Marker Funeral Homes finds way to connect loved ones amid pandemic

Marker Funeral Homes finds way to connect loved ones amid pandemic

COVID-19 has changed life for many people and small businesses and the funeral industry is no different.

The opportunity for families and friends to grieve and celebrate the lives of their loved ones, who have passed, is one of the most important services a funeral home can provide.

When the City of Tulsa and communities in the Tulsa Metro began to slide down the ladder that eventually led to “Shelter In Place” orders, Mike Marker and his staff at his three funeral homes and cremation services met to discuss how to handle the Coronavirus situation.

“We made the decision to shift to live streaming the services when the requirements came down from the government,” Marker said. “That combined with a lot of fears from people, we had to step back and think about it a little bit.”

Marker is the Co-Owner of the Hargrove-Marker Funeral Home and Cremation Services in Jenks. Marker co-owns the funeral home with long-time Jenks resident Ken Hargrove.

Marker is also the Co-Owner of the Leonard-Marker Funeral Home and Cremation Services in Bixby and Dowdy-Marker Funeral Home and Cremation Services in Haskell.

“For the families we are serving, their loss is no less significant than any one else’s during any other time,” Marker said. “We just didn’t feel comfortable telling those families, ‘Well sorry, the timing was just bad.’ But we also didn’t want to immediately say we are not going to abide by the rules and not give it the respect it deserves.”

Marker and his staff decided to start providing services with live streaming and only open the physical attendance of the services to immediate family members.

“We were blessed and fortunate that some of our staff we already had here are very tech savvy,” Marker said. “That was definitely a God thing. We began to talk about it, and we said if we are going to do this, we need to make sure and do it well. We jumped right in and it took us about three or four days to get everything we needed and figured out. It has worked well. We are still learning every time we do a live-streaming service. We have a discussion after everyone one we do, and we talk about what worked well and what we need to improve.”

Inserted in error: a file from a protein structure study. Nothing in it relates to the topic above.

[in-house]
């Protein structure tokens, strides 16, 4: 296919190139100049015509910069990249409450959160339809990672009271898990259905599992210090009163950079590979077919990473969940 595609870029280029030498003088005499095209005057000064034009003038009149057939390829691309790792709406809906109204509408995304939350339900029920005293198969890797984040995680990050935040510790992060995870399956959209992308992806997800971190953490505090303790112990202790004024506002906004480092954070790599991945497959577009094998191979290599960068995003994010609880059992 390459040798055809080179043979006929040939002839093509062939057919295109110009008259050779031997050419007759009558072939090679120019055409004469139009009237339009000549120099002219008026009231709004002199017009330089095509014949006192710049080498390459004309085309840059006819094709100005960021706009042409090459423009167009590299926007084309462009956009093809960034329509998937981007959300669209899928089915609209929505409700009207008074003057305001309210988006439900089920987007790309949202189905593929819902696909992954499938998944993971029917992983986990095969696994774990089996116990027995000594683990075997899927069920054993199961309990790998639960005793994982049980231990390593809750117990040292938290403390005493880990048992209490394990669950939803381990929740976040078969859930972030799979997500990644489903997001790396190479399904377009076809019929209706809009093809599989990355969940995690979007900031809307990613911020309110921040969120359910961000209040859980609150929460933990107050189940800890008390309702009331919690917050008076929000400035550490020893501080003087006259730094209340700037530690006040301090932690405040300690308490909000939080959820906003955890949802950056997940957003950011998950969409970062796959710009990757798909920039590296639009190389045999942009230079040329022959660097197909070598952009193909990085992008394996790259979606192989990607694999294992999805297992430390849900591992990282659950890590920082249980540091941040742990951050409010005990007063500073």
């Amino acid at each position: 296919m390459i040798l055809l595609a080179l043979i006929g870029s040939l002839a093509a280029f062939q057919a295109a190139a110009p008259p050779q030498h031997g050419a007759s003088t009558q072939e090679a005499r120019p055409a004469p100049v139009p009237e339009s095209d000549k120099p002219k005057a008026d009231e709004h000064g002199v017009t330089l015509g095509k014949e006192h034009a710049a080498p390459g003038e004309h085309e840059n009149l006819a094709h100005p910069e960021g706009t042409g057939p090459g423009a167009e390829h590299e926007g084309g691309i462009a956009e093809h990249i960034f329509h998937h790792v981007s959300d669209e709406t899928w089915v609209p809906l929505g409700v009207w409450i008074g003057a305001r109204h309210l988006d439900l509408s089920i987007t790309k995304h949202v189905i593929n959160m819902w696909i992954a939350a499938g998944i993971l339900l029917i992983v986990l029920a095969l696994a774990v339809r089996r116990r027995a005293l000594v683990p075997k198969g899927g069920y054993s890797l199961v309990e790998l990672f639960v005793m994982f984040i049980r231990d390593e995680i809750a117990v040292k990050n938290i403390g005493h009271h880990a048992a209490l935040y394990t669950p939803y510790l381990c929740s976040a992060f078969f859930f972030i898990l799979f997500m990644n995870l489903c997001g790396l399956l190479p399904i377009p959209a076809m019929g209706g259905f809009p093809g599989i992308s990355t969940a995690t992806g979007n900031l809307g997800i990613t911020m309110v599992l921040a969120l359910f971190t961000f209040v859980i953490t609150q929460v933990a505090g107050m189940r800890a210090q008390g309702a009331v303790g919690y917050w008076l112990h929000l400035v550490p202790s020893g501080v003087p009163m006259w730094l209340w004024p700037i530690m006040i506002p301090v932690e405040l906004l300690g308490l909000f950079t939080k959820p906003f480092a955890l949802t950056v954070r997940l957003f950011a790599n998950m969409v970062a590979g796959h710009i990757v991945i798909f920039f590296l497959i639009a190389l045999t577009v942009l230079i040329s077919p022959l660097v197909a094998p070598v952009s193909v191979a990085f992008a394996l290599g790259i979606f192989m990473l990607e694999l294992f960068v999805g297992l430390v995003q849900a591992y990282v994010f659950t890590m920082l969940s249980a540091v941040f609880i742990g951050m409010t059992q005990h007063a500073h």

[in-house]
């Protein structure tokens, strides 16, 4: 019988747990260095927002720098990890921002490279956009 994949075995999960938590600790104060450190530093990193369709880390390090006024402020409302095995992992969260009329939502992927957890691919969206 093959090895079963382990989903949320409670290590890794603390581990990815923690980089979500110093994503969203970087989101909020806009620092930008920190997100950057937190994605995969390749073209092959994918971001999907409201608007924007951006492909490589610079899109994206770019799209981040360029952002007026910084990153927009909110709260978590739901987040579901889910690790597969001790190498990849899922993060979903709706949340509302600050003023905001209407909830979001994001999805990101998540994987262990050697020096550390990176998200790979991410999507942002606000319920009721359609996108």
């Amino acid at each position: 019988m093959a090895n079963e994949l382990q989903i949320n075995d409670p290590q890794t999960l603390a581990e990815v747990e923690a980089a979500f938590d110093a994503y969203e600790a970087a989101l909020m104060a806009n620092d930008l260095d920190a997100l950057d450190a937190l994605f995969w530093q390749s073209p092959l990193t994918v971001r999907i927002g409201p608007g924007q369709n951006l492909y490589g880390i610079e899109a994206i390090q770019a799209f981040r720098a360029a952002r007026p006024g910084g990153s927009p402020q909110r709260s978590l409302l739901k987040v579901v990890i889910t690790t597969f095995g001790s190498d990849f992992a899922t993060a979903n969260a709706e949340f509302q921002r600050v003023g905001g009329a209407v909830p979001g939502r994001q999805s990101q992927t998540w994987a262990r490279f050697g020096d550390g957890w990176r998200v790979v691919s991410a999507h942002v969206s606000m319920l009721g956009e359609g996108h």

Marker said this opportunity may open doors for more live streaming even when everything reopens.

“It has been interesting,” Marker said. “This is not something we would have chosen to do or wanted to do, but it has been rewarding and we all feel like we are learning something new. We are looking into the possibility of continuing to pursue live streaming our services to help families and friends of loved ones who may not be able to travel. It gives us a chance to reach more people. In the end, it will be a positive.”

According to Marker, the feedback from families who have had to utilize the live-streaming service, has been positive.

“We have received a lot of feedback from family and friends that is very positive,” Marker said. “We have encouraged people, who are watching the live streaming to leave comments, so families can see that people were showing their support. Instead of being able to give them hugs and show them support in person, the family can see the nice comments that were made.”

According to Marker, Marker Funeral Homes and Cremation Services will follow the state guidelines on how they are going to reopen their services to more than just immediate family members when the economy is opened back up.

Kyle Salomon

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